The new TaylorMade M3 and M4 irons come from a lineage of designs aimed at making the face more flexible. The company’s history of slots in the sole and then the face, all while further thinning the face, have been key parts of making the face more springy at impact.
But to go the next step, the company is actually adding structures designed to be less flexible.
Known as “Ribcor,” support beams that stretch from the topline to the backbar on both the more compact M3 and higher-launching M4 irons are designed to, as TaylorMade’s vice president of research and development Bret Wahl put it, “quiet the structure.”
“The quest for speed is all about unsupported face area,” Wahl says. “So you’re constantly pushing wall thickness so everything is getting thinned out. That flexibility really drove our team to find ways to focus the deflection of the system in the face.”
What’s essentially happening is the beams make the toe and heel regions rigid while the flexibility brought on by the slots in the face and sole is concentrated in the area of the face that makes contact with the ball.
That structure also controls unwanted vibrations for better sound and feel, and a multi-material badge in the back cavity works further fine tunes the ideal sound. But almost as important as the feel aspect, the Ribcor structure frees up mass to be redistributed to ideal center of gravity locations for the particular performance requirements of the two different irons. One key to that saved weight is how the structure allows the topline rail to get as thin as 1.2 millimeters. Thin ribs strategically placed within the undercut damp vibration. That allows more weight to be redistributed low for higher launch and less spin, as well as around the perimeter for better stability on off-center hits.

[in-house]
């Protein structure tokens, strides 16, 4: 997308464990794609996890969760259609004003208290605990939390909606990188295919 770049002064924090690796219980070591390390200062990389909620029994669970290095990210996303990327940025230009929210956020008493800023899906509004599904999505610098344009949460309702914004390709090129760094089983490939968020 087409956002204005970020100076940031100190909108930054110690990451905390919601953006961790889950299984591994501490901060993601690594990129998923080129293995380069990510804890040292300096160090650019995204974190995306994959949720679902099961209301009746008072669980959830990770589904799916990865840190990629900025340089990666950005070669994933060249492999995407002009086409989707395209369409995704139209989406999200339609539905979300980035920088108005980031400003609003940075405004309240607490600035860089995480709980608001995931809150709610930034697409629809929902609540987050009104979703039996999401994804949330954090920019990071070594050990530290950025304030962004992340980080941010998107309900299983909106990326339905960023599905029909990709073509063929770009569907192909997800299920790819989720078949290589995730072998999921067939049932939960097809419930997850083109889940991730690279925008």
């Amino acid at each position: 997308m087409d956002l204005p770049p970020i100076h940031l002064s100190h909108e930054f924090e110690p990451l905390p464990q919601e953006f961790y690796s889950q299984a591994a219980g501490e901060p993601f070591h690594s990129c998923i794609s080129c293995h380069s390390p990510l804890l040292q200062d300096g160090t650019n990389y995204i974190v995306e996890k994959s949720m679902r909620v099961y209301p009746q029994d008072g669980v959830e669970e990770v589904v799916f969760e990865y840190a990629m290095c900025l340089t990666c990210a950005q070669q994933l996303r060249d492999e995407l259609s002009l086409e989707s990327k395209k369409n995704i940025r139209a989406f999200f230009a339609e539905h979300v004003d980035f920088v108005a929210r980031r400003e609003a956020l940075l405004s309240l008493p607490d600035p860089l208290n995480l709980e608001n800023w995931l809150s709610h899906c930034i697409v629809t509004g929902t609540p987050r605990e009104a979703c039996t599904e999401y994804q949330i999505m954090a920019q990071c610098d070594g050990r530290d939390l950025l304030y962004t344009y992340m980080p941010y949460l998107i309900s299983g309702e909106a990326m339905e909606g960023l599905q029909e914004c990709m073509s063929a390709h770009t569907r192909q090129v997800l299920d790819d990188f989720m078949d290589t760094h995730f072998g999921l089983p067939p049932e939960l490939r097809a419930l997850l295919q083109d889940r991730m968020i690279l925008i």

The larger M4 is aimed at average golfers and it is designed for higher launch. One key to that higher launch is the structure of the sole slot. The pocket-like design on the M4 features a front wall thickness of just one millimeter to improve face deflection for better low-face impact ball speeds and higher launch. That enables slightly stronger lofts on the M4 for more direct energy transfer and better distance.
The more compact M3, which has a similar shape to last year’s M1, thickens that front wall on the sole slot slightly to better control launch and spin and work more effectively with the M3’s more traditional lofts.
The M3 irons also utilize tungsten in the toe section to improve the off-center hit stability while maintaining a more compact size compared to the M4.
The M3 also incorporates a subtle improvement in the sole design. The leading edge appears straighter from the address position to give better players confidence to work shots, but an increase in the effective bounce makes the more compact iron forgiving through the turf for the steeper swings of even higher handicappers.
The M3 and M4 irons will be available February 16. The M4 irons ($900, with KBS MAX 85 steel shafts; $1,000, with Fujikura ATMOS graphite shafts), while the M3 irons ($1,000 with True Temper XP100 steel or $1,200 with Mitsubishi’s Tensei graphite shafts).